The reason these criteria are important is that manufacturing faces such uncertainty today. A palpable tightening is occurring across every phase of the supply chain: macroeconomic unpredictability; inventory buildups; skills shortages; and impending environmental, social, and governance (ESG) regulations, among others, affect access to customers. Investors are more likely to force reactive behavior. Many teams must address issues as they occur, and as a result remain reactive and unable to prepare for problems ahead or capture the full potential of transformation efforts. These headwinds make it even more important to focus on time to results when evaluating system upgrades.


Focus is the digitization criterion that drives results. A meticulously run plant floor isn’t easily obtained. There are many moving parts (literally), a constant stream of bottlenecks to address, and new goals to pivot toward. And although it’s inspiring to be sold a software package that will connect every element of your factory operations, this solution is often an overpromise. Instead, we see the most successful projects leverage the Pareto Principle, where 20 percent of causes drive roughly 80 percent of consequences. Focusing on one key metric first to drive the bottom line will align the entire team around improving that metric. Leaders then use the quantifiable results they achieve to layer on the next metric, but only after the team has used the new digital tool to achieve results. At that point, other opportunities and insights often emerge that can make the project’s next stage even more effective.


The second criterion for successful projects is speed. Seeing fast results, even if small, galvanizes the entire team to lean into the project. This is where the increasing accessibility of sensors makes a big difference. Compared to the cost and time needed to connect to machine programmable logic controllers (PLCs), new FactoryOps solutions use sensors to digitize a plant in a matter of days. Current transformer (CT) sensors combined with FactoryOps software, for example, can be clipped on and provide visibility that same day. Often, they are affordable enough to pay for themselves within the first month.  

One company, for example, clipped CTs on machines and tied them into FactoryOps software to improve operability by 15 percent in less than three months. A second company used CTs and FactoryOps to measure and improve equipment use across its five plants. It saved tens of thousands of dollars by using open capacity on existing equipment to fulfill orders instead of buying new equipment. A third company, Bednark, was able to inform data-driven decisions that drove near-immediate payback for a FactoryOps system. And a fourth, RAPAC, saw benefits in a different but similarly important area by reducing scrap and making significant improvements in quality to quickly help their bottom line.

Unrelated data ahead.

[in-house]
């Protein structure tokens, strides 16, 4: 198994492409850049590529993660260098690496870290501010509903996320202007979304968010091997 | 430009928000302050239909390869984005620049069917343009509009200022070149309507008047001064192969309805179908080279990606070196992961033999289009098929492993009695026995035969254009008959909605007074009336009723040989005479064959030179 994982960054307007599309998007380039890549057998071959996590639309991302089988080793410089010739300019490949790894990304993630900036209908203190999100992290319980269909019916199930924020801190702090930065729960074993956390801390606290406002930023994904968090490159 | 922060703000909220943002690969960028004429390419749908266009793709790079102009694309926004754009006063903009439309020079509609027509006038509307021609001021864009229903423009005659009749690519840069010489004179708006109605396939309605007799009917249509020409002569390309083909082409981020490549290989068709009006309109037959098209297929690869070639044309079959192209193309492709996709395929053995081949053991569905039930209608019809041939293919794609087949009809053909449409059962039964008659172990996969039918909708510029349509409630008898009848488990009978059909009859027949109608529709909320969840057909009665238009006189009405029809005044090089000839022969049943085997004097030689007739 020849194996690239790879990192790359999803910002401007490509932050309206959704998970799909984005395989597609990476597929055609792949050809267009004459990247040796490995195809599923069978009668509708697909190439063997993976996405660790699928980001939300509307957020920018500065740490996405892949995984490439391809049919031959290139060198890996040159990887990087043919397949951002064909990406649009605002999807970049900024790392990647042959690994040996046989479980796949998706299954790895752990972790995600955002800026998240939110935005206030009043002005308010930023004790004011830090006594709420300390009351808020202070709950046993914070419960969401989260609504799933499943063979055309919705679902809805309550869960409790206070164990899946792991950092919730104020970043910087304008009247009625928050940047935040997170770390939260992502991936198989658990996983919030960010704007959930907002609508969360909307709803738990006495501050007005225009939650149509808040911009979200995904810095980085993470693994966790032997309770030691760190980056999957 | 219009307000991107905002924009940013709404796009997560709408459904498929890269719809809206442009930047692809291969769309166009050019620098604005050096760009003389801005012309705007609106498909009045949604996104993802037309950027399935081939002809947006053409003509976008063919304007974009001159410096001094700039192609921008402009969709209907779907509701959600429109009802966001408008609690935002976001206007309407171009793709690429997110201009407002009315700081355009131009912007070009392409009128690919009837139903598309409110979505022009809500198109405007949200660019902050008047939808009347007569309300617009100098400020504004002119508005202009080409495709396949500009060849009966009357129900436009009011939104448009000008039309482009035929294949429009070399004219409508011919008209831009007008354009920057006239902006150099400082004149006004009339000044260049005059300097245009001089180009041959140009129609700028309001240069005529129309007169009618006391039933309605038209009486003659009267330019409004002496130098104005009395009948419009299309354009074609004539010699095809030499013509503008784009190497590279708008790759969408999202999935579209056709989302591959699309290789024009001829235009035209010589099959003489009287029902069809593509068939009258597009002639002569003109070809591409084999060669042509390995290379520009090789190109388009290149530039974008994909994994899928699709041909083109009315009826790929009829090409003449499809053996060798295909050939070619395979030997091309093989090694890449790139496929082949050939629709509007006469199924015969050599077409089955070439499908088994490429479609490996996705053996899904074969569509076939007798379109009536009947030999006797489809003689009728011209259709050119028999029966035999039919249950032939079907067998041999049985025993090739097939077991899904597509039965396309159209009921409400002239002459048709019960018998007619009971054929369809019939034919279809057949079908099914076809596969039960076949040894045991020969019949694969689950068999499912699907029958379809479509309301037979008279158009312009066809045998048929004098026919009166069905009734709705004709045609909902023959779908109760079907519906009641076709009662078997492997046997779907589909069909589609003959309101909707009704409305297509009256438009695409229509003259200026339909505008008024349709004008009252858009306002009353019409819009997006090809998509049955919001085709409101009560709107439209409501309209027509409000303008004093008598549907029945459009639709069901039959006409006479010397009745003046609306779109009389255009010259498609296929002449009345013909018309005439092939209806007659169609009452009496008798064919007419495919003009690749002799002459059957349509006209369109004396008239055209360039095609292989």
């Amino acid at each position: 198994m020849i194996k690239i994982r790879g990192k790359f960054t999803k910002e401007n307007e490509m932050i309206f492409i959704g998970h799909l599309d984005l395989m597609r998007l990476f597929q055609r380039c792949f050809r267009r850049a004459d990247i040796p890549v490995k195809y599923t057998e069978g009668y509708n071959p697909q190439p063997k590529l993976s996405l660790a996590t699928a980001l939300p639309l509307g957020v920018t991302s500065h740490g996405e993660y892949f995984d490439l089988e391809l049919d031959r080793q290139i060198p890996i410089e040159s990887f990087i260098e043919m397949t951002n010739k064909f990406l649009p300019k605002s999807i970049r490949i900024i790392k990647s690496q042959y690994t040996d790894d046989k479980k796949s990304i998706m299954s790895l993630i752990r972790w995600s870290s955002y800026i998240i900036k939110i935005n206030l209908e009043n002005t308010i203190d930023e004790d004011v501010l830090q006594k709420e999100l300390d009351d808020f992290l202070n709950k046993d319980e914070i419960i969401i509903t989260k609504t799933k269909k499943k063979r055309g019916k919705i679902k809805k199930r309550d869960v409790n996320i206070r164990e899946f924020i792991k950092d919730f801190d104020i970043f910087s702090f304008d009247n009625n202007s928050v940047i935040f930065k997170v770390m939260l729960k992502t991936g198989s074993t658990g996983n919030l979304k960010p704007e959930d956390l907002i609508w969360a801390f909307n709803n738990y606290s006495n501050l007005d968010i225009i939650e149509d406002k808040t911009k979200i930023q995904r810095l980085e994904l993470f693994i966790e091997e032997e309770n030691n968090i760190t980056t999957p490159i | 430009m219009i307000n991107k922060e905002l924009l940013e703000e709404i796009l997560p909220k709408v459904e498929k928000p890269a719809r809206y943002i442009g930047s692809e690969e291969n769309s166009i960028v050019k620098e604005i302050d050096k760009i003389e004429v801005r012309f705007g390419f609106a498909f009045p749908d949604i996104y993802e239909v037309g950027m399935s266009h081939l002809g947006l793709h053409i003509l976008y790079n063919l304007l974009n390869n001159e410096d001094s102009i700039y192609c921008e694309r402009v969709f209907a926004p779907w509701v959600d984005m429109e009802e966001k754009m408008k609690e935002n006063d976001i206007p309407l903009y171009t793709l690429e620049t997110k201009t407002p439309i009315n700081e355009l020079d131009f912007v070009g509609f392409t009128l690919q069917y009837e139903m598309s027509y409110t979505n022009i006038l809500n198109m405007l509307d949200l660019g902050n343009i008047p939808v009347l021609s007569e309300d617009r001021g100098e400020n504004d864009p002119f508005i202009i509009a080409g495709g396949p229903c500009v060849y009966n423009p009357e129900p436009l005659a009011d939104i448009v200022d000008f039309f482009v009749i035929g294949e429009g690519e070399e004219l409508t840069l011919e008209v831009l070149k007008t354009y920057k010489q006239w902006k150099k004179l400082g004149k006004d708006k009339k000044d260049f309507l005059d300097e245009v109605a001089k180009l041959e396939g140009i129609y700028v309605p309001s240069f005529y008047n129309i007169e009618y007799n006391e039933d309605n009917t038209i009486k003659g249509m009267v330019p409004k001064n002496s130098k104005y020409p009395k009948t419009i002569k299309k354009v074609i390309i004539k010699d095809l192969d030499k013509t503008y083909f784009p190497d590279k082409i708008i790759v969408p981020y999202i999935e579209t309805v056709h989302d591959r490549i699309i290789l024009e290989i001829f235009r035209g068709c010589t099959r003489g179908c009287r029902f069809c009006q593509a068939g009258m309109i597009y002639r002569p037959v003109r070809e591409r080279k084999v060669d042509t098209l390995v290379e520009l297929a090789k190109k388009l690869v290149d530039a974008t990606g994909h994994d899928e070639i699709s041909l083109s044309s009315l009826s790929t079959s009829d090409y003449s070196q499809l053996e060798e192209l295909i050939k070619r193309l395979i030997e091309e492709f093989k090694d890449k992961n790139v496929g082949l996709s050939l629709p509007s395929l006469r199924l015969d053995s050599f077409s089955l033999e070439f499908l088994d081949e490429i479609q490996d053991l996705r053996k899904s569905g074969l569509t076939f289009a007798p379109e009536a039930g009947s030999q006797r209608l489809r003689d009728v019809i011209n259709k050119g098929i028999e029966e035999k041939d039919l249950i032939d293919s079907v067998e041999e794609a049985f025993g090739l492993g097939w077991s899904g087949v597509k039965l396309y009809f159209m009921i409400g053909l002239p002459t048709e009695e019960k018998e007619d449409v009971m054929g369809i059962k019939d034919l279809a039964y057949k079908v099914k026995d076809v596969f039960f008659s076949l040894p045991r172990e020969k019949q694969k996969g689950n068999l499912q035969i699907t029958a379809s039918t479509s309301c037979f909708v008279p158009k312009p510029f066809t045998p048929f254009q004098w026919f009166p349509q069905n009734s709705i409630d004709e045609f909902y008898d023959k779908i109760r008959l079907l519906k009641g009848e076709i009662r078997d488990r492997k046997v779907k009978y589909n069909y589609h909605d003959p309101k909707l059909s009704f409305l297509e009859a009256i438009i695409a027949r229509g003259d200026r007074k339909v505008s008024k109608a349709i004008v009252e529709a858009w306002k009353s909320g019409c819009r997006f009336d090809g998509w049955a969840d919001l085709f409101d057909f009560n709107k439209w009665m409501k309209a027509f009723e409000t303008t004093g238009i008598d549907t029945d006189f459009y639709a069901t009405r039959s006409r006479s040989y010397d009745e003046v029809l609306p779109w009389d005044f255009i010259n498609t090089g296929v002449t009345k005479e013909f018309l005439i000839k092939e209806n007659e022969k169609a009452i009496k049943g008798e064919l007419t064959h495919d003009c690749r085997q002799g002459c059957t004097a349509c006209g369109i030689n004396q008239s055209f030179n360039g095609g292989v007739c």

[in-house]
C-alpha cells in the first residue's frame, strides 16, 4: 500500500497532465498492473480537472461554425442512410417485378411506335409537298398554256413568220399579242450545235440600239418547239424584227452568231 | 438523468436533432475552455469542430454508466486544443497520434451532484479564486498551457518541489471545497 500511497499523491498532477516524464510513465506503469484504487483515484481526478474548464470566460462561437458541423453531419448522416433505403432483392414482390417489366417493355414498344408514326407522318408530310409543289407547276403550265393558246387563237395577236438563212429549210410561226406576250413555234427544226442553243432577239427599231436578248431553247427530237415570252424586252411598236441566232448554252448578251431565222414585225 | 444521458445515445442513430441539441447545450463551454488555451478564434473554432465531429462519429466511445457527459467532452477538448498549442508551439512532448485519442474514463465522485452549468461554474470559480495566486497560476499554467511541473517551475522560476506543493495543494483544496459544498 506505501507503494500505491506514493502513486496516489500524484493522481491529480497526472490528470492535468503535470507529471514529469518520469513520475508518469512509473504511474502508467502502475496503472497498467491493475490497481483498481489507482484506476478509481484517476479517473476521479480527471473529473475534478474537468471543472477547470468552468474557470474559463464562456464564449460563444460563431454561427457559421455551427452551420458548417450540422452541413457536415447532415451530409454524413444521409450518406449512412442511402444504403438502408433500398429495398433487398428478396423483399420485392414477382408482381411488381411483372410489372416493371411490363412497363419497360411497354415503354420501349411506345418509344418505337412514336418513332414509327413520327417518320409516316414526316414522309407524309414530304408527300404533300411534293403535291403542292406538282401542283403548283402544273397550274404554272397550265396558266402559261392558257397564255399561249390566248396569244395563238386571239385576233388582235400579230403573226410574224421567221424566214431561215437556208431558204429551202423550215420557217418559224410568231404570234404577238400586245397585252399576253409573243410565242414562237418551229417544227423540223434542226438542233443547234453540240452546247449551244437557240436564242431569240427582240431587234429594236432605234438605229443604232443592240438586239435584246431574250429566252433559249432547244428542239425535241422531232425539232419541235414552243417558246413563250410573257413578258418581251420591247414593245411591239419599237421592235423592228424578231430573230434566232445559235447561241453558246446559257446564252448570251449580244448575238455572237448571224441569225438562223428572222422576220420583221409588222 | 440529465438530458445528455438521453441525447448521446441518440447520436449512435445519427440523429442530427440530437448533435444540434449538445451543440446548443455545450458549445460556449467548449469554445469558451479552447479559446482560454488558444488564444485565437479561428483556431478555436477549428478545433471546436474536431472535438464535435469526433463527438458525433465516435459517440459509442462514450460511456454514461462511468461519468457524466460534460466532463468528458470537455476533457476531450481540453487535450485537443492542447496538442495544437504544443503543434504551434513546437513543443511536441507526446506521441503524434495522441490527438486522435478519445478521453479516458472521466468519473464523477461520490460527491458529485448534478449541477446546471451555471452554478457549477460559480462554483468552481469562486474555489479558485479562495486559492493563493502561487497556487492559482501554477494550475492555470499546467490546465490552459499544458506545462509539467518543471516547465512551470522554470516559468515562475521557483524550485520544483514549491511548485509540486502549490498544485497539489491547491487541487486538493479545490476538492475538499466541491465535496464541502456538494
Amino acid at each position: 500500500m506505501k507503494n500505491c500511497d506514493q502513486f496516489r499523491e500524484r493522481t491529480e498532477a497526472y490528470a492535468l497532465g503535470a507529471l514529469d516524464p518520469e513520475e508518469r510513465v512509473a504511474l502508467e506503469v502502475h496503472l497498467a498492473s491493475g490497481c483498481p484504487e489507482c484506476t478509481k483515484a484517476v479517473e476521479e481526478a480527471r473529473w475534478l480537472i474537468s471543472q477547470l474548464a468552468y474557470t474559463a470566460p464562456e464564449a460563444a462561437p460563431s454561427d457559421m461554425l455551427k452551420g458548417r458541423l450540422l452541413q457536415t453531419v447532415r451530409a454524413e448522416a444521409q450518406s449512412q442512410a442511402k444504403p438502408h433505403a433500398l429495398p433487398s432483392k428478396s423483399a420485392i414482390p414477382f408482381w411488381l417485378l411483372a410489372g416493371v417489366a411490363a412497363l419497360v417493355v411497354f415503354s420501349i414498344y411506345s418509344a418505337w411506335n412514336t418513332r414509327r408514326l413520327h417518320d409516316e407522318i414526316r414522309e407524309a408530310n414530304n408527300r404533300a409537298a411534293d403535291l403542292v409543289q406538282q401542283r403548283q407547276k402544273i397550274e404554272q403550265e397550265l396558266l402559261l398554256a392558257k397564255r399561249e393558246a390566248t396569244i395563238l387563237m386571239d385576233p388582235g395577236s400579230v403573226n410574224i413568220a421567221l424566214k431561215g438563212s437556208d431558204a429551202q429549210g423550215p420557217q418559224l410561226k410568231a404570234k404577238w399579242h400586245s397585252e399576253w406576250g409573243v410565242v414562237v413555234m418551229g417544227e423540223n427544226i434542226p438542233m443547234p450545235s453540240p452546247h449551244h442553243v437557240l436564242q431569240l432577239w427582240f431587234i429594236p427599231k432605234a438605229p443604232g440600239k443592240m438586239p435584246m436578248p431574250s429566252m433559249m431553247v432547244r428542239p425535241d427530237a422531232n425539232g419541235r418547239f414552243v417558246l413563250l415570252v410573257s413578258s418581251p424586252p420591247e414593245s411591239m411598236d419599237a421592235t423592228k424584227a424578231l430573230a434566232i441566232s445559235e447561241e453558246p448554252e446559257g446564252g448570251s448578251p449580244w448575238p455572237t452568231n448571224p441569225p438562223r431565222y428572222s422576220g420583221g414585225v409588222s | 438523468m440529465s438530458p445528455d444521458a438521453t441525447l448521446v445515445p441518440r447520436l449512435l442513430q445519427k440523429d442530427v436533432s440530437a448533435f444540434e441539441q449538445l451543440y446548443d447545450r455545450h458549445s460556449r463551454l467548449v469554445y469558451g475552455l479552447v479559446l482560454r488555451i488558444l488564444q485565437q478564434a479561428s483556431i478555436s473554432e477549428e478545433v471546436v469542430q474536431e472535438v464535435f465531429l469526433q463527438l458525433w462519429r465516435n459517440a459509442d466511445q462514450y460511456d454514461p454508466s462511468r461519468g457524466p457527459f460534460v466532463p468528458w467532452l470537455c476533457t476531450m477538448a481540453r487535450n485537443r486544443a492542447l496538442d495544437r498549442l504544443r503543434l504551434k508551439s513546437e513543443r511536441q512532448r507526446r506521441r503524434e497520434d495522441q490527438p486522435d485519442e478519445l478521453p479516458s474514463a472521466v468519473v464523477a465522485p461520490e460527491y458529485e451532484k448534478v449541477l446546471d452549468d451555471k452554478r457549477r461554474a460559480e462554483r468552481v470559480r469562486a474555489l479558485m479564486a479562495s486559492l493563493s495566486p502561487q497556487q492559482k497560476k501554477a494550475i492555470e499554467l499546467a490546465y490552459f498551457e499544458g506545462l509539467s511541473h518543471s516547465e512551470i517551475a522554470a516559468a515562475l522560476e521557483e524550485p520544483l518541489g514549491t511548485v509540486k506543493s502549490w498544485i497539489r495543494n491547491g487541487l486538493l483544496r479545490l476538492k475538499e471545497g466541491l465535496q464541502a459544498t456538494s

Walk, don’t run

The simple, affordable combination of sensors and software enables teams to rapidly measure and drive critical metrics, such as overall equipment effectiveness (OEE). Teams can easily spot anomalies, microstops, and differences in changeover or process time, quickly deliver top- and bottom-line effects, and alert the right person at the right time to prioritize actions related to run times and OEE. This helps improve production time and eliminate firefighting. 

In sum, the most successful manufacturers don’t try to apply technology to solve every problem at once. Instead, they identify a meaningful opportunity for improvement and find a solution that can deliver fast results. Then they work to continuously improve and expand on it. Cloud-based technology that makes real-time sensor data both affordable and actionable is part of this process, and can enable teams to turn weaknesses into strengths.  


About The Author

Lauren Dunford’s picture

Lauren Dunford

Lauren Dunford is the co-founder and CEO of Guidewheel, the plug-and-play FactoryOps platform that empowers factories to digitize their operations and reach sustainable peak performance.